Neely played on OU’s 1962 Orange Bowl team and 1964 Gator Bowl team, but just hours before kickoff of the latter, the story broke that Neely, Jim Grisham, Lance Rentzel and Wes Skidgel had signed pro contracts. Jones, naturally, banned them from the game, won 36-19 by Florida State. 

Neely’s contract was with the AFL’s Houston Oilers. In the 1965 NFL Draft, the Baltimore Colts selected Neely. But the Colts traded Neely’s contractual rights to the Cowboys, for punter Billy Lothridge and a future fourth-round draft pick. 

When Dallas got Neely’s rights, he returned his check to the Oilers and signed with Dallas. Neely played for Dallas in 1965 and made the NFL’s all-rookie team, but the Oilers sued, citing breach of contract. 

In 1966, the NFL and AFL were in major merger negotiations, which ultimately resulted in the Super Bowl and the NFL you know today. Among the terms of the merger agreement was that Neely’s contract dispute be resolved. By then, Dallas knew what it had in Neely and finally agreed to send Houston four 1967 draft picks (first-, second- and two fourth-round selections), pay all court costs and to start an annual exhibition game against the Oilers.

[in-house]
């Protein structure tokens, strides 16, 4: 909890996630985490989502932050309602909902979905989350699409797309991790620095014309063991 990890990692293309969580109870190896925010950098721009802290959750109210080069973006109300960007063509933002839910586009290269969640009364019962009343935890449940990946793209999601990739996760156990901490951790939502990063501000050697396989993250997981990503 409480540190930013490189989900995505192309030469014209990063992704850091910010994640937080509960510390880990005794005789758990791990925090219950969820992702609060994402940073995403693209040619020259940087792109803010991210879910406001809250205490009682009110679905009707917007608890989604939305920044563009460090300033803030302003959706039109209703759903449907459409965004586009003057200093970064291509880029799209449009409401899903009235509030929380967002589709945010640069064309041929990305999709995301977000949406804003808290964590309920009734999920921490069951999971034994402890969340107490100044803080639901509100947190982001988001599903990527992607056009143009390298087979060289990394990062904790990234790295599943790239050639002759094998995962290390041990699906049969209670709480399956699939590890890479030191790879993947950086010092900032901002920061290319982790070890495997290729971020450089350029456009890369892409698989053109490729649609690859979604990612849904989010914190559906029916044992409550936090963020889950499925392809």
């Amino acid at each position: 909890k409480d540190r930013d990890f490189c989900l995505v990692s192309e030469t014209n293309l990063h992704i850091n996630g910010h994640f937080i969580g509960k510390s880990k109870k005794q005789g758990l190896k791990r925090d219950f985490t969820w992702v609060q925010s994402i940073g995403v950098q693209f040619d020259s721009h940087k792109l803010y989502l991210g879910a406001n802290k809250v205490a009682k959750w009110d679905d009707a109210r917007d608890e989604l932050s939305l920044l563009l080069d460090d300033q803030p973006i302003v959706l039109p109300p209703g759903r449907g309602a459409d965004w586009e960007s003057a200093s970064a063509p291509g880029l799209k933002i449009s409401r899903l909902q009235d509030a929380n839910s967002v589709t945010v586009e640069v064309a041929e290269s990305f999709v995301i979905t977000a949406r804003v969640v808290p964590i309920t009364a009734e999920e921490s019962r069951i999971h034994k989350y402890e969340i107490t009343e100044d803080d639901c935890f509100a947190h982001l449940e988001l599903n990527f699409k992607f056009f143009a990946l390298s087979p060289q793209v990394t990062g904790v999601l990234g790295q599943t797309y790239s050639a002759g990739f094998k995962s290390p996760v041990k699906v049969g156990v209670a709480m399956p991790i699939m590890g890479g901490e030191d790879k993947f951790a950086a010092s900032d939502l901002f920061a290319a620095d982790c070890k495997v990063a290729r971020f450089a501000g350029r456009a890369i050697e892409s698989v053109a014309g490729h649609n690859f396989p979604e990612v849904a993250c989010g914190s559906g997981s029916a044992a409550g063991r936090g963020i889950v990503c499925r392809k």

A steep price, but worth it. Neely was a mainstay. He was a four-time All-Pro on those teams of Don Meredith or Roger Staubach, Bob Hayes or Drew Pearson, Bob Lilly or Randy White.  

The NFL selected a 38-man all-decade team of the 1960s. Neely made the squad, even though he only played five years in the ‘60s. Then Neely played eight more seasons in the 1970s. 

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All-decade usually means a ticket to Canton, Ohio. All 22 first-teamers on the all-1970s teams made the Pro Football Hall of Fame, and 19 of the 22 second-teamers did, too. Twenty-eight of the 38 on the all-1960s team were enshrined in Canton.